Mechanical keyboard switches have been the mainstay for a while now, offering the speed, durability, and responsiveness that gamers need. However, as optical switches become more popular, we have to ask ourselves: which is better for gaming?
This article will tell you how optical and mechanical switches differ, and which keyboard switch we think is best for gaming.
How do mechanical and optical switches work?
Mechanical switches work by making contact between a piece of metal on the bottom of the key and one on the keyboard. This completes the circuit and sends a signal to the PC that the button has been pressed.
There are three main types of mechanical switches: linear, tactile, and click. Linear keys are quieter, require less force, and don’t give tactile feedback when pressed. Tactile keys are louder and create a bump in the middle of the keystroke. On the flip side, clicky keys create a bigger bump and a loud “click” in the middle of the keystroke, making them loud but satisfying.
In contrast, optical switches use a process called light induction. When you press the key down, the stem (the part that normally hits the keyboard) blocks a beam of infrared light. An infrared sensor then detects the lack of light and signals the computer that the button has been pressed.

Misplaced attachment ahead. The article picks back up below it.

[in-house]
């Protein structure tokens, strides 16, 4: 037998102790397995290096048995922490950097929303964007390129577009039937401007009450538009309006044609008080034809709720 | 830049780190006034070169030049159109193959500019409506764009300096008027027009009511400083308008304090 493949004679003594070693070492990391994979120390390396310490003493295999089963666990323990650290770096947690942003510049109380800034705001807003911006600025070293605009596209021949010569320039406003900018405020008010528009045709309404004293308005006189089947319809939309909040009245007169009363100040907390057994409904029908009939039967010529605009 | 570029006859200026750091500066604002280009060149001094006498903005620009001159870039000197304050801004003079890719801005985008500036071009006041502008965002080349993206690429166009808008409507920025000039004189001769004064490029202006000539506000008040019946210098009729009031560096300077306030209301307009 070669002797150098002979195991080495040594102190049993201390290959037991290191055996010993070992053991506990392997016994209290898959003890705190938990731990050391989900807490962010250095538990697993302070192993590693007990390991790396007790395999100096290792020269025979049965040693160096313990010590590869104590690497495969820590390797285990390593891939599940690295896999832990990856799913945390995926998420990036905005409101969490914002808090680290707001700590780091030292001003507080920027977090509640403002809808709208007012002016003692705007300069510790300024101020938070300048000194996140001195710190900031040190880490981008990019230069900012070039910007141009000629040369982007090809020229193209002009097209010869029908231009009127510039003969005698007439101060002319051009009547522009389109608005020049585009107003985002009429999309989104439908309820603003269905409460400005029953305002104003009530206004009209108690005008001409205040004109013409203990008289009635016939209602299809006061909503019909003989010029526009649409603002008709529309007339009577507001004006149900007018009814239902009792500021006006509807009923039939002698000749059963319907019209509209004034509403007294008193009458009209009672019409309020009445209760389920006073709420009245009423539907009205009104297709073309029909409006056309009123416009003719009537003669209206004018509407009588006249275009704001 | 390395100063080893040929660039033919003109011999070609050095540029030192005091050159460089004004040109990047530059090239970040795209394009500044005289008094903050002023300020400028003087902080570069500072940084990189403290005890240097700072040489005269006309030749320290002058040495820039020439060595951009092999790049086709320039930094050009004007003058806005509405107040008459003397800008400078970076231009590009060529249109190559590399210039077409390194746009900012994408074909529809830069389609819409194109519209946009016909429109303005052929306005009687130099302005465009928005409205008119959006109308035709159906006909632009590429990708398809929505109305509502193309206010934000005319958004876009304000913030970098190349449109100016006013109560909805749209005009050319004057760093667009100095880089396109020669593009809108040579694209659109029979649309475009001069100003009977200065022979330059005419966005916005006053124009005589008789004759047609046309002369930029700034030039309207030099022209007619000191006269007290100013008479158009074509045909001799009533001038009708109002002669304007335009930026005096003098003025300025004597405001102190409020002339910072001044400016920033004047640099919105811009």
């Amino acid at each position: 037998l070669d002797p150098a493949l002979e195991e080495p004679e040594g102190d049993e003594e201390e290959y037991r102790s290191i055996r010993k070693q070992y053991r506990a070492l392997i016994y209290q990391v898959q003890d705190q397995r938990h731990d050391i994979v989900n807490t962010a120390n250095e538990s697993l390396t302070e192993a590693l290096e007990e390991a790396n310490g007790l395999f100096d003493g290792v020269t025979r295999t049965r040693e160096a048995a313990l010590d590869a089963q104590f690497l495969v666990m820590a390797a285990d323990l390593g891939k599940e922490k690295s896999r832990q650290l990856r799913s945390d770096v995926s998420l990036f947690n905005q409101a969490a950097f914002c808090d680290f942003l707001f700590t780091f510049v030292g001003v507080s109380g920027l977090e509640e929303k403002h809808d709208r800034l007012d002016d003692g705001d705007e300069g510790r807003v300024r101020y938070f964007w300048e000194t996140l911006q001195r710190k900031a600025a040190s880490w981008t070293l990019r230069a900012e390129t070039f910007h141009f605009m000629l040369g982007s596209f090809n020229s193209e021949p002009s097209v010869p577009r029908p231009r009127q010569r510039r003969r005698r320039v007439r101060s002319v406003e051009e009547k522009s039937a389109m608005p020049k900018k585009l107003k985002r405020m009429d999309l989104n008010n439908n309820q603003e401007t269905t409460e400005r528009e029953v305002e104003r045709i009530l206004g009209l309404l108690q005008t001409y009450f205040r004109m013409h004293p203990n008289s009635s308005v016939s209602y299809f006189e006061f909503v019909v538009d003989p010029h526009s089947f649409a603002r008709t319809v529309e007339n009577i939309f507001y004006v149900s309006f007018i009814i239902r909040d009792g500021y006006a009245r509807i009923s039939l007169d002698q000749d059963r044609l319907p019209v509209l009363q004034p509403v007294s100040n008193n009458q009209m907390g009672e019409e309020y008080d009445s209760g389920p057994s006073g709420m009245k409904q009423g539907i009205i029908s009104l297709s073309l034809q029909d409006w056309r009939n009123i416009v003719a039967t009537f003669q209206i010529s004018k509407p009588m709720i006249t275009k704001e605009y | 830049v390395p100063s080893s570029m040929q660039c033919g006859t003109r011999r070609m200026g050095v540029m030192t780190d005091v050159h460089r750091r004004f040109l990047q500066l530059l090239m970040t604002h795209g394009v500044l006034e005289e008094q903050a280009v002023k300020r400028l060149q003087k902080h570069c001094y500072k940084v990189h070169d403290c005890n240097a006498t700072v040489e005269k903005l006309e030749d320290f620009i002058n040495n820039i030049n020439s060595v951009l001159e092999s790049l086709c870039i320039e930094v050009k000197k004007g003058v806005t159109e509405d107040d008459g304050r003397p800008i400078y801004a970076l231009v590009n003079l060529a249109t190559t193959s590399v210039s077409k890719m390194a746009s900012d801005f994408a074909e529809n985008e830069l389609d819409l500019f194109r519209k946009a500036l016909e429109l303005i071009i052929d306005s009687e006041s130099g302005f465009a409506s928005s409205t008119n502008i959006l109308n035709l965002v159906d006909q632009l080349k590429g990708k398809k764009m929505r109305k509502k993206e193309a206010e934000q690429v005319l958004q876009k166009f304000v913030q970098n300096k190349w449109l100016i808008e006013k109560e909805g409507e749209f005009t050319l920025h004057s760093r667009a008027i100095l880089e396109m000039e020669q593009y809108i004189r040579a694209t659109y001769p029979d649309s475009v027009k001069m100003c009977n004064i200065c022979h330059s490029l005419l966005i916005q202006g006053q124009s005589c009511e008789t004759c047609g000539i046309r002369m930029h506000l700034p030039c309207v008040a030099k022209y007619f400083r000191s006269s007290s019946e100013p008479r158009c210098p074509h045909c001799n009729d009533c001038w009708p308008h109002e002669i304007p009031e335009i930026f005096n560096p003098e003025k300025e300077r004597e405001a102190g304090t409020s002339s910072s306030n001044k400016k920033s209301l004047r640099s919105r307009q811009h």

Mechanically, both switches are quite similar. For example, when you press the keycap, it pushes the stem down, then a spring pushes the cap back into place. Optical switches can also have properties similar to mechanical switches in that they are more linear, tactile, or clicky.
So what’s better for games?
Optical vs. mechanical switches
There are some important aspects of mechanical switches that you need to consider when deciding which one is better for gaming. These include:
- Durability: How many keystrokes before the keys cancel?
- Speed: How fast can you press the button?
- Satisfaction: How comfortable is pressing the buttons?
- Noise: How loud are the keys?
The average lifespan of mechanical or optical keys depends heavily on the manufacturer. That being said, most of the optical switches currently on the market have a lifespan of around 100 million keystrokes.
In contrast, only Cherry MX claims approximately this life expectancy for its mechanical switches. Most mechanical keyboard manufacturers classify their keys with about 50 to 60 million keystrokes – half that of optical switches.
Remember, however, that 50 million keystrokes is roughly 10 to 15 years of intense gaming or typing and will likely be long enough for most people.
The speed of switches depends on several factors including the force required to operate and the distance the key must travel to operate.
Mechanical switches also have a debounce delay of around five milliseconds. Optical switches, on the other hand, do not suffer from this delay at all. This means that optical switches generally have a 5 ms faster response time. However, it is not yet fully understood whether this small increase in speed actually leads to better performance when gaming.